This year’s Dexter-Ann Arbor Run was back at its normal date of early June, with increased attendance and a perfect day for running. And for the fourth consecutive year, we achieved over 96 percent landfill diversion, qualifying it per ZWIA [1] guidelines as a true “Zero Waste” event! (90% Diversion is considered Excellent and 95% is considered World Class.)

Waste streams included:

  • Cardboard, plastic wrap and water bottles from the finish line;
  • Disposable cups from the aid stations and food tents;
  • Food waste and pizza boxes from the food tents;
  • PPE (disposable gloves and masks), and hundreds of Stinger and Gu wrappers, which all went to TerraCycle along with small plastics and race bibs.

Landfill was mainly tape, medical waste, and vinyl tablecloths used on the food tables. Overall, 1,174.4 lbs. of waste was generated at the start lines, aid stations and finish line / food tent areas. The 21.8 lbs. total landfill is our lowest to date.

As we expected a small number of morning volunteers, we set up just one staffed Zero Waste station on Main St. across from the food pavilion. Like last year, we set out “All Waste” boxes on tables and the Green Team did the sorting.

An unmanned station with two All Waste boxes was placed near the finish line. “Ground Zero,” our sorting station, was in its usual place in the covered parking area at Ann and Ashley.

In addition to our Green Team we had help from the finish line team, which did a good job sorting out the plastic bags and plastic wrap from medals and water bottle cases, and the aid station crews, which improved their sorting over previous years.

Many thanks to our morning volunteers Joyce, Sue, Randy, Ken, and Dave, some of whom stayed the entire time. In the afternoon we had several volunteers from the City of Ann Arbor Office of Sustainability and Innovation, who dove right into the aid stations bags and sorted like maniacs until it was done. Great job Zach, Tara-Sky, Claire, Maggie, and Emily!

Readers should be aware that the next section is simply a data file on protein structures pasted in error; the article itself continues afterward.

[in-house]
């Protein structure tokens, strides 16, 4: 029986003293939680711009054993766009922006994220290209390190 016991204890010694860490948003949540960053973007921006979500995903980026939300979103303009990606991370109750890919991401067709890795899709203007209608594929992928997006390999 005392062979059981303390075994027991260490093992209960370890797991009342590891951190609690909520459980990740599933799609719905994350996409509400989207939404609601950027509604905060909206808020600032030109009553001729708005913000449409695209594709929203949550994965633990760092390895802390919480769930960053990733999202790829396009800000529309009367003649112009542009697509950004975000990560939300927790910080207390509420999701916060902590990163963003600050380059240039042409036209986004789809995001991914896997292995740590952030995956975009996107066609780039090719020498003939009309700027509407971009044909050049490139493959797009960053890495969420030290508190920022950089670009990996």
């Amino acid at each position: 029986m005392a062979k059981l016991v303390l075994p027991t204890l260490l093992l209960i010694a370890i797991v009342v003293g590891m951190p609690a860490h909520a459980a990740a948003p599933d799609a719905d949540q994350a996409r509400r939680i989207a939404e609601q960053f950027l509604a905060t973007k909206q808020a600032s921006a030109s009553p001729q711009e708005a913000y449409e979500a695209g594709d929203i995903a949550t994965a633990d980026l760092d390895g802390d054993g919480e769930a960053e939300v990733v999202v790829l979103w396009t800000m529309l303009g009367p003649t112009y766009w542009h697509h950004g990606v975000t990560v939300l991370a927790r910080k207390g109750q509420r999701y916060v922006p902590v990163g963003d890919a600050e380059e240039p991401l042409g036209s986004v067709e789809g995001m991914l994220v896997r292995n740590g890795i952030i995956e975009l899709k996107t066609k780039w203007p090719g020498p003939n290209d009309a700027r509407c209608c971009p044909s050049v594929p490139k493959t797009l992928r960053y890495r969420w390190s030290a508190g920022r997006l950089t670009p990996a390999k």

We made several improvements from last year:

  • In the food pavilion we set up bins for food waste and pizza boxes, one for general recycling, and one for PPE (masks and gloves) and dedicated a Green Team member there. She kept them sorted and helped the staff put waste in the right bins.
  • We covered City trash cans on Main St. so the race waste would not go into the city trash and recycling. Last year people piled things on them anyway, so we put All Waste boxes on top and rotated them out periodically, taking everything back to the main station to sort. This approach worked really well.
  • Aid station crews had been specially briefed this year to sort their waste, in particular to separate Gu packets from cups. Results were mixed. Some stations did a great job, others had small amounts of mixing, and at least one station’s bags were an unsorted mess. Unfortunately, not all the bags were numbered, so we couldn’t always identify which bags came from where. An overall improvement and an opportunity to do even better next year.
  • Many thanks to Clint, the race director, and his staff for supporting the Zero Waste effort by renting a 20-yard recycling dumpster and 20 compost carts from Unlimited Recycling. This saved us from trucking the recycling to a dropoff center as we had done in previous years.

Just one minor challenge: the medical tent staff seemed disinterested in the “Zero Waste” concept and let people mix recyclables in with their biomedical waste. And at the end, they left 3 bags of trash for us to pick up. They were light, so it was just a minor contributor to landfill.

Total waste was up slightly over 2021. However, waste generated per 100 runners decreased from 50.7 lbs. to 43.5 lbs. – a drop of over 15 percent. Both years were a significant improvement over 2019’s 89.4 lbs. per 100 runners.

Improvement opportunities for next year include:

  • More strongly labeled aid station bags.
  • Hand out Stinger 200 feet before the aid stations, and put a labeled bucket just before the aid station for runners to throw their Stinger / GU packets into. This should reduce the amount of sorting needed.
  • Label the downtown recycling and compost bins on both front and rear.
  • Label the All Waste boxes that are on top of the covered city trash cans on front and rear.
  • Using compostable or recyclable tablecloths instead of vinyl ones would cut landfill by about half.
  • Ensure the medals are bulk wrapped rather than individually wrapped, to cut down on plastic wrap waste.


[1]  ZWIA = Zero Waste International Alliance. Read more about their definition of Zero Waste, and their standards and policies, at